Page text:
Press Release


How Ship Emissions Adversely Affect Lung Cells

In the course of industrialization, emissions of exhaust fumes from combustion processes that adversely affect our lungs have increased. Especially inhabitants of coastal regions suffer from the particle emissions from ship engines. In a large-scale cooperative project, researchers of Helmholtz Zentrum München, Technische Universität München (TUM) and the University of Rostock have demonstrated for the first time exactly what effect these particle emissions have on the cells in the lung and how the various fuels differ from each other. The findings of the researchers have been published in the journal PLOS ONE.

emissions from ship engines

Source: Fotolia / Paul Vinten

Until now, little has been known about how ship emission particles affect the metabolism of human lung cells and which chemical and physical properties are responsible for certain reactions of these cells. To elucidate these open questions, the research team led by Prof. Dr. Ralf Zimmermann, researcher and speaker of the international consortium Helmholtz Virtual Institute of Complex Molecular Systems in Environmental Health (HICE), launched a large-scale measurement study with a marine diesel engine used for this special purpose: “As fuel we used heavy fuel oil or normal diesel fuel,” said Dr. Sebastian Öder, first author of the study. He described the experimental setup: “In a mobile lab, we directly exposed lung cells to the respective exhaust fumes in diluted form.”

Unexpected Cellular Responses to Diesel Fuel Emissions

Both fuels triggered significant cellular stress responses: While the heavy oil emission particles mainly led to responses eliciting inflammatory processes, the cells reacted to diesel emission particles with a very strong and broad response.“Surprisingly, there was a stronger cellular response upon exposure to the ‘clean’ diesel fuel, which was shown to emit somewhat more soot but a significantly lower content of known toxic compounds than heavy fuel oil,” Öder said. Overall, the researchers found that diesel exhaust fumes impaired important cellular metabolic pathways, such as energy metabolism, protein synthesis, chromatin modifications* and cellular transport processes. They discovered changes both in gene expression as well as in the concentrations of important proteins and metabolites. In further studies, the scientists want to clarify in more detail the role of diesel exhaust soot.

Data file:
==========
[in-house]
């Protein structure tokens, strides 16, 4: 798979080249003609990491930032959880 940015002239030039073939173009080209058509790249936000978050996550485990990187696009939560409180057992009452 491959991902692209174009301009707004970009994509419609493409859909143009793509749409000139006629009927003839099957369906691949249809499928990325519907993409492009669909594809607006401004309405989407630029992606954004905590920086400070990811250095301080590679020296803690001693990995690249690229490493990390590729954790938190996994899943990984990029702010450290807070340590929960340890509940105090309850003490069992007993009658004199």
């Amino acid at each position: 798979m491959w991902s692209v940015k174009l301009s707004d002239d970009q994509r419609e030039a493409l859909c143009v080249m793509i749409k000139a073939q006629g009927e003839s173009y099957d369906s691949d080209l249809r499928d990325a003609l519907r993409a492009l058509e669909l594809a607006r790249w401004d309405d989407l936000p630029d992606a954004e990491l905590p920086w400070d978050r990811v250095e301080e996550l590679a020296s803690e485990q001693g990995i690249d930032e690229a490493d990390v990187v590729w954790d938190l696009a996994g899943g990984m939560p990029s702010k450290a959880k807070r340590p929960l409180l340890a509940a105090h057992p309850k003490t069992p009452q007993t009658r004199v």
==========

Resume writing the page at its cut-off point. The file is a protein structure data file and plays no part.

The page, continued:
“As a practical measure, we furthermore recommend reducing the emissions of fine particles from ship exhaust fumes – independent of the fuel used and analogue to road traffic – through the installation of filtration devices,” study leader Zimmermann said, adding a warning: “The measure taken so far to reduce exhaust fumes, namely to replace heavy fuel oil with diesel fuel (marine gas oil, MGO), was shown in our results to be insufficient to reduce acute adverse health effects.

Further Information

*Chemical changes in the DNA which may affect the activity of the genes.

Original Publication
Oeder, S. et al. (2015). Particulate Matter from both Heavy Fuel Oil and Diesel Fuel Shipping Emissions show Strong Biological Effects on Human Lung Cells at Realistic and Comparable in vitro Exposure Conditions, PLOS ONE, Volume 10, e0126536

Link to the Original Publication

As German Research Center for Environmental Health, Helmholtz Zentrum München  pursues the goal of developing personalized medical approaches for the prevention and therapy of major common diseases such as diabetes mellitus and lung diseases. To achieve this, it investigates the interaction of genetics, environmental factors and lifestyle. The Helmholtz Zentrum München has about 2,300 staff members and is headquartered in Neuherberg in the north of Munich. Helmholtz Zentrum München is a member of the Helmholtz Association, a community of 18 scientific-technical and medical-biological research centers with a total of about 37,000 staff members.

Technische Universität München (TUM) is one of Europe’s leading research universities, with around 500 professors, 10,000 academic and non-academic staff, and 36,000 students. Its focus areas are the engineering sciences, natural sciences, life sciences and medicine, reinforced by schools of management and education. TUM acts as an entrepreneurial university that promotes talents and creates value for society. In that it profits from having strong partners in science and industry. It is represented worldwide with a campus in Singapore as well as offices in Beijing, Brussels, Cairo, Mumbai, and São Paulo. Nobel Prize winners and inventors such as Rudolf Diesel and Carl von Linde have done research at TUM. In 2006 and 2012 it won recognition as a German "Excellence University." In international rankings, it regularly places among the best universities in Germany.

Contact for the media :
Department of Communication, Helmholtz Zentrum München – German Research Center for Environmental Health (GmbH), Ingolstädter Landstr. 1, 85764 Neuherberg - Phone: +49-(0)89-3187-2238 - Fax: +49 89-3187-3324 -  

Scientific contact at Helmholtz Zentrum München:

Prof. Dr. Ralf Zimmermann, Helmholtz Zentrum München - Deutsches Forschungszentrum für Gesundheit und Umwelt (GmbH), Kooperationsgruppe Comprehensive Molecular Analytics, Ingolstädter Landstr. 1, 85764 Neuherberg - Phone: 089-3187-4048 -